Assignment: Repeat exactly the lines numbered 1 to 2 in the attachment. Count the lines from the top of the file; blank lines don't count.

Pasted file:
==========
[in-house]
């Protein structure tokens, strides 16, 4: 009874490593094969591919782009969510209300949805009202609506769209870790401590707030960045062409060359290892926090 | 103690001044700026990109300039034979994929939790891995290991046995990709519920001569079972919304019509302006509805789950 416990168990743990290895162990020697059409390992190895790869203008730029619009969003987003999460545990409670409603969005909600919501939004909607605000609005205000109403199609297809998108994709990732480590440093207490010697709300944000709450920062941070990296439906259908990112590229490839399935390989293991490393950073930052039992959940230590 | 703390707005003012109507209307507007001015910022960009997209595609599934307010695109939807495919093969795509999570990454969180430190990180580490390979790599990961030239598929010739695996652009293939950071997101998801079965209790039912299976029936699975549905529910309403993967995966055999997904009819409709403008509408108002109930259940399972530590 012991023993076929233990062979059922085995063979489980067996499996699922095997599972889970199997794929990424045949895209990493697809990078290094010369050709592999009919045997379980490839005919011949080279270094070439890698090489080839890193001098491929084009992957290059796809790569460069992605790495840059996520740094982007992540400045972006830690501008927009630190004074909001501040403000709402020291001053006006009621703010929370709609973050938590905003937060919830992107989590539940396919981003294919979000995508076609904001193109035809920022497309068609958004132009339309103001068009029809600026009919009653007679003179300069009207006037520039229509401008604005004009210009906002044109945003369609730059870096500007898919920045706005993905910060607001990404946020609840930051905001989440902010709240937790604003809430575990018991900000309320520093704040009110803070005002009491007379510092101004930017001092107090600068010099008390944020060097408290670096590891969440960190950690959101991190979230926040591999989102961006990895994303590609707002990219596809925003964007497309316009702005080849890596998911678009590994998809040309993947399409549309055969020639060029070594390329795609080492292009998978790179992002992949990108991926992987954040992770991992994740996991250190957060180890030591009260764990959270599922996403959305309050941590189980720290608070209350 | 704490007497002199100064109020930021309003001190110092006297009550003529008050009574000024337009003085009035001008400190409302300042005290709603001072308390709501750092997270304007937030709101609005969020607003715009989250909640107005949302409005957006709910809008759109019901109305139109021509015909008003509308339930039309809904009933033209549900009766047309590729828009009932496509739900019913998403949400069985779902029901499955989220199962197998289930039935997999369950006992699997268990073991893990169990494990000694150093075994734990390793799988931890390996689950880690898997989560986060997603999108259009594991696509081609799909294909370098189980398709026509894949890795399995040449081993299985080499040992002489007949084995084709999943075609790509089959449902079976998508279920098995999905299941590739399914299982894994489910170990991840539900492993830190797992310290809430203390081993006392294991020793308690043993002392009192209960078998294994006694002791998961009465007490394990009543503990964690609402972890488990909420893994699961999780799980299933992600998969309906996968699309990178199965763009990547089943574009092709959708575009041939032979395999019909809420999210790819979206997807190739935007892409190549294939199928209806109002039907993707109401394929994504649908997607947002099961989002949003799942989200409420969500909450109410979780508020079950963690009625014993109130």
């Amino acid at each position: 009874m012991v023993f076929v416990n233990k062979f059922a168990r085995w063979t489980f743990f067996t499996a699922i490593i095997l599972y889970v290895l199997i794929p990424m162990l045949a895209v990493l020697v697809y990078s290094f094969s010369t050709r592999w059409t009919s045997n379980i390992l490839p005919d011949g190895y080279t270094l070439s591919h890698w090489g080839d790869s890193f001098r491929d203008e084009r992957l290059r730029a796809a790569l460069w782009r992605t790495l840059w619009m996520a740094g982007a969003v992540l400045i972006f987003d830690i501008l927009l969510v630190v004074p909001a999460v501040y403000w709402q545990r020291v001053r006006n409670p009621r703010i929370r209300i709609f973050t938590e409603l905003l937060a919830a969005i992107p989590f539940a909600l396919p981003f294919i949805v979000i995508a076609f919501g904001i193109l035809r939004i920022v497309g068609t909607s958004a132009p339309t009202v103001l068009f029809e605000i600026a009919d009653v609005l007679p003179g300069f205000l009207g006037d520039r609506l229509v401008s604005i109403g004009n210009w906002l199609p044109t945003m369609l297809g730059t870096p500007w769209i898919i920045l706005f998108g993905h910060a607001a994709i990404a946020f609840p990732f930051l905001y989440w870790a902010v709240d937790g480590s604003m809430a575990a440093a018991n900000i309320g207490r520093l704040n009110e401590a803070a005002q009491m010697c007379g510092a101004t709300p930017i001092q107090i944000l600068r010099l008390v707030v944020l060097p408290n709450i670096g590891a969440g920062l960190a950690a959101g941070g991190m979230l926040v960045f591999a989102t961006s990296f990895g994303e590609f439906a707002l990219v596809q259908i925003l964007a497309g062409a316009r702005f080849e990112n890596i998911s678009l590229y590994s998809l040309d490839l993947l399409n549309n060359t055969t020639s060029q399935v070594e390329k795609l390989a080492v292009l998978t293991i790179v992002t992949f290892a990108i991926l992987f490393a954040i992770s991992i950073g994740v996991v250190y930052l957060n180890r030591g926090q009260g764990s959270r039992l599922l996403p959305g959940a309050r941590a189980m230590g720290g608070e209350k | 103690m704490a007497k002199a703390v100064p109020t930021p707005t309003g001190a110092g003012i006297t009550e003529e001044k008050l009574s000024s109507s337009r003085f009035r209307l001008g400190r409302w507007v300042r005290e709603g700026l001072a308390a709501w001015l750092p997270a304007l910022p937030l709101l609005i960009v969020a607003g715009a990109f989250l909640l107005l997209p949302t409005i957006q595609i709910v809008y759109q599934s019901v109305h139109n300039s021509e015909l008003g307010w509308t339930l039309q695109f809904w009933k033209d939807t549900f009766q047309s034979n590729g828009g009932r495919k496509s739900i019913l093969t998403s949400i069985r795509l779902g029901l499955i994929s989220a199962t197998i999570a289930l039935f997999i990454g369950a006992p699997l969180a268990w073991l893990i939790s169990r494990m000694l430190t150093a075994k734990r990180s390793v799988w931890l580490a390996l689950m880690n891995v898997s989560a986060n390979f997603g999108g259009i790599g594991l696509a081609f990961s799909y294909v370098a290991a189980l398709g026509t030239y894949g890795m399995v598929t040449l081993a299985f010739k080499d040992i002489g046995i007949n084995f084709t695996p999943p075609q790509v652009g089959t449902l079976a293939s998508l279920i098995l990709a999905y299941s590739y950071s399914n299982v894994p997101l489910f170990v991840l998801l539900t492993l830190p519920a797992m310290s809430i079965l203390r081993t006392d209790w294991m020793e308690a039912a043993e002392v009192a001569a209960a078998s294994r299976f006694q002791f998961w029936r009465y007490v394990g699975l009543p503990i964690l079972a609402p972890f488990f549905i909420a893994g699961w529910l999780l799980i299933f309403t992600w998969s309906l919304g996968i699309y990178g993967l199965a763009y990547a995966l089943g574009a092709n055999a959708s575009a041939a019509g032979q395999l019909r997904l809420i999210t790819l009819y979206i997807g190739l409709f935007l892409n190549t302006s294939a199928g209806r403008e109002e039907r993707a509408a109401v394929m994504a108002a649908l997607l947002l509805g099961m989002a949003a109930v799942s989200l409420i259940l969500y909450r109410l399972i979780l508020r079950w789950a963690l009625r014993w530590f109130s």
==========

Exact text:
[in-house]
């Protein structure tokens, strides 16, 4: 009874490593094969591919782009969510209300949805009202609506769209870790401590707030960045062409060359290892926090 | 103690001044700026990109300039034979994929939790891995290991046995990709519920001569079972919304019509302006509805789950 416990168990743990290895162990020697059409390992190895790869203008730029619009969003987003999460545990409670409603969005909600919501939004909607605000609005205000109403199609297809998108994709990732480590440093207490010697709300944000709450920062941070990296439906259908990112590229490839399935390989293991490393950073930052039992959940230590 | 703390707005003012109507209307507007001015910022960009997209595609599934307010695109939807495919093969795509999570990454969180430190990180580490390979790599990961030239598929010739695996652009293939950071997101998801079965209790039912299976029936699975549905529910309403993967995966055999997904009819409709403008509408108002109930259940399972530590 012991023993076929233990062979059922085995063979489980067996499996699922095997599972889970199997794929990424045949895209990493697809990078290094010369050709592999009919045997379980490839005919011949080279270094070439890698090489080839890193001098491929084009992957290059796809790569460069992605790495840059996520740094982007992540400045972006830690501008927009630190004074909001501040403000709402020291001053006006009621703010929370709609973050938590905003937060919830992107989590539940396919981003294919979000995508076609904001193109035809920022497309068609958004132009339309103001068009029809600026009919009653007679003179300069009207006037520039229509401008604005004009210009906002044109945003369609730059870096500007898919920045706005993905910060607001990404946020609840930051905001989440902010709240937790604003809430575990018991900000309320520093704040009110803070005002009491007379510092101004930017001092107090600068010099008390944020060097408290670096590891969440960190950690959101991190979230926040591999989102961006990895994303590609707002990219596809925003964007497309316009702005080849890596998911678009590994998809040309993947399409549309055969020639060029070594390329795609080492292009998978790179992002992949990108991926992987954040992770991992994740996991250190957060180890030591009260764990959270599922996403959305309050941590189980720290608070209350 | 704490007497002199100064109020930021309003001190110092006297009550003529008050009574000024337009003085009035001008400190409302300042005290709603001072308390709501750092997270304007937030709101609005969020607003715009989250909640107005949302409005957006709910809008759109019901109305139109021509015909008003509308339930039309809904009933033209549900009766047309590729828009009932496509739900019913998403949400069985779902029901499955989220199962197998289930039935997999369950006992699997268990073991893990169990494990000694150093075994734990390793799988931890390996689950880690898997989560986060997603999108259009594991696509081609799909294909370098189980398709026509894949890795399995040449081993299985080499040992002489007949084995084709999943075609790509089959449902079976998508279920098995999905299941590739399914299982894994489910170990991840539900492993830190797992310290809430203390081993006392294991020793308690043993002392009192209960078998294994006694002791998961009465007490394990009543503990964690609402972890488990909420893994699961999780799980299933992600998969309906996968699309990178199965763009990547089943574009092709959708575009041939032979395999019909809420999210790819979206997807190739935007892409190549294939199928209806109002039907993707109401394929994504649908997607947002099961989002949003799942989200409420969500909450109410979780508020079950963690009625014993109130």